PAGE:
Friends of Rowing History
© 2008 by Thomas E. Weil
Rowing is the first modern sport. One of the principal pillars of this assertion is the scope of competitive boat-racing that was taking place before the rise of other team sports (other than cricket, which is a special case). The following database was compiled in order to provide a central reference source for early North American rowing contests (a parallel effort covers British boat-racing).
Sources for this matrix include random finds in contemporary daily and weekly newspapers and magazines, a fairly close review of contemporary and subsequent histories (Peverelly’s 1866 American Pastimes was particularly valuable, and much material has been obtained therefrom, much of it substantially verbatim), and random data derived from race programs, trophies, memorabilia and correspondence. I am not aware of any comprehensive compilation of rowing records from any contemporary news sources. Each of the New York Times and Frank Leslie’s and Harper’s weeklies would be good sources to start with on any such undertaking; unfortunately, since each began publishing in the 1850’s, none provide coverage of the very early days of rowing. Further complicating any such research is the difficulty of finding old newspapers in useable form, and then in finding rowing articles within the newspaper; newspapers of the era did not segregate “sports” into one section, so one must search column after column of often fascinating but almost always completely irrelevant material to find the occasional article relating to boat-racing.
This database is intended, first and foremost, to note recorded rowing contests in the United States prior to 1861, and, secondarily, to note the formation dates of boat clubs and rowing associations. In the early days of boat-racing, the “institutional” backbone of a “club” was often not a charter and a legal entity, but a boat; the existence of such “clubs” is not explicitly recognized or tracked, in this matrix, but should be the subject of further research and analysis. Emblematic of the importance given to boats is the custom during this era of giving race results by the name of the boat instead of the crew, even for singles races! Thus, while the success of a particular hull (as well as its maker, length, structure and number of oars) may be well recorded, there is often no record of the oarsmen in the boat, or, particularly (but not exclusively) for the professionals, there may be a reference to one member of the crew deemed to be the leader which presumably would have been understood by readers of the time to suggest an associated group of oarsmen who may be unknown to us today (professional team racing was often done by family members, or by combinations of professionals who tended to row together for a period, but could often be found racing one another, especially in singles or pairs competition).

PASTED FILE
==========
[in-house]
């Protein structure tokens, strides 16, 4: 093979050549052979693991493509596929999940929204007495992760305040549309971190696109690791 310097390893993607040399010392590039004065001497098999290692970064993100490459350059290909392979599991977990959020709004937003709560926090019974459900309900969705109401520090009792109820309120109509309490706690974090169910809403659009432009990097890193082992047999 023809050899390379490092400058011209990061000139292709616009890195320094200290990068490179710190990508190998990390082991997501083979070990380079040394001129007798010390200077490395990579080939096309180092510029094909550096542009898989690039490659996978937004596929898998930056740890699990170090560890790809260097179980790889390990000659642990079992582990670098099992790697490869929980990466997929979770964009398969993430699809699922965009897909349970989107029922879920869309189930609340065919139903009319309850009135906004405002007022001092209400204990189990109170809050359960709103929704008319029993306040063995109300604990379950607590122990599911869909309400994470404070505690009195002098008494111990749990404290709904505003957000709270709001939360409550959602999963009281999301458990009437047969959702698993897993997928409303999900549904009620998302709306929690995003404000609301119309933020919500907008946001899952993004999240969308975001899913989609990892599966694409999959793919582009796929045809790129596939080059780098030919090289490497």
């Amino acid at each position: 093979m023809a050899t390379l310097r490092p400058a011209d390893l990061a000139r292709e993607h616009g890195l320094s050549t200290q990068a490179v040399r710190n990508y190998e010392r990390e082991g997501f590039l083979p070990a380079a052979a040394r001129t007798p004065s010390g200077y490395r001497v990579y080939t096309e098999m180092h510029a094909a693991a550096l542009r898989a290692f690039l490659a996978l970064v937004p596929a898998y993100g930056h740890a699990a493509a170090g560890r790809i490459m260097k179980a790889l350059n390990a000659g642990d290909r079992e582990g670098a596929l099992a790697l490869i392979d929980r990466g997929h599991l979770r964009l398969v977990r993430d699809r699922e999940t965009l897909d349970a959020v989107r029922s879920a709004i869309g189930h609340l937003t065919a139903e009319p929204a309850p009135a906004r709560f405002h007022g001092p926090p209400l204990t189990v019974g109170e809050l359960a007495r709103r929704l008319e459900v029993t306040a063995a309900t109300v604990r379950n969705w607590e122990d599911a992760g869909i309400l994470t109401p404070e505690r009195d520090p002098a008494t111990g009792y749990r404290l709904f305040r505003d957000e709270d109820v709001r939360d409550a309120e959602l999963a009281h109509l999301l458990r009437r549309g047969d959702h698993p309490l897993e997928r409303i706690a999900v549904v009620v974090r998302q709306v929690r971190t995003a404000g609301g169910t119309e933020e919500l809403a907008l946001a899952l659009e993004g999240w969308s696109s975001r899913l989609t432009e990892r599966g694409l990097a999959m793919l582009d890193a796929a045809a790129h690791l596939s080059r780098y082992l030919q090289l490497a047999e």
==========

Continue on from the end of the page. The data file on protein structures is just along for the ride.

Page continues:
It is also worth noting for this period that there was an extraordinary range of potential events, any number or combination of which might be represented at any given regatta. Distinctions might include not only amateurs and professionals, and singles, doubles, pairs, fours, sixes and eights, but, frequently, working boats, lapstreaks and shells. Interestingly, while allowances were usually given for the difference in the number of oars in races which included boats with differing numbers of oars, I am not aware of any allowance being made for coxed boats racing against uncoxed boats, which was frequently the case; not surprisingly, in most instances, the uncoxed boat would win.
As indicated above, this database is by no means complete (in fact, it is probably substantially lacking in coverage of races outside metropolitan areas with widely distributed newspapers and magazines). It will be updated as further research is done, and it will eventually be advanced to some date between 1865 and 1876, during much of which period rowing could claim to be not only the first modern sport, but the most widely reported and illustrated team sport, and the team sport which attracted the largest numbers of spectators anywhere in the world.
The data contained herein was compiled with much effort (as well as pleasure), and some of the most valuable sources are relatively inaccessible; it may not be reproduced without acknowledgment (please cite as Weil, Recorded Rowing Races, rowinghistory.net), and may not be used for commercial purposes without prior written permission.
Several notes on dates: the database is ordered chronologically, using the convention of day/month/year, so July 4, 1860 is noted as 04/07/1860; if the only date available for a listed event is a year, or a month and year, the entry therefor is placed at the beginning of the applicable year, or month and year (for example, an event for which only the year 1858 is known would be listed as xx/xx/1858 and placed at the head of the listings for 1858). When a date is given for a newspaper, only the day and month is shown if the article appeared in the same year as the event reported upon.
Commonly referenced sources:
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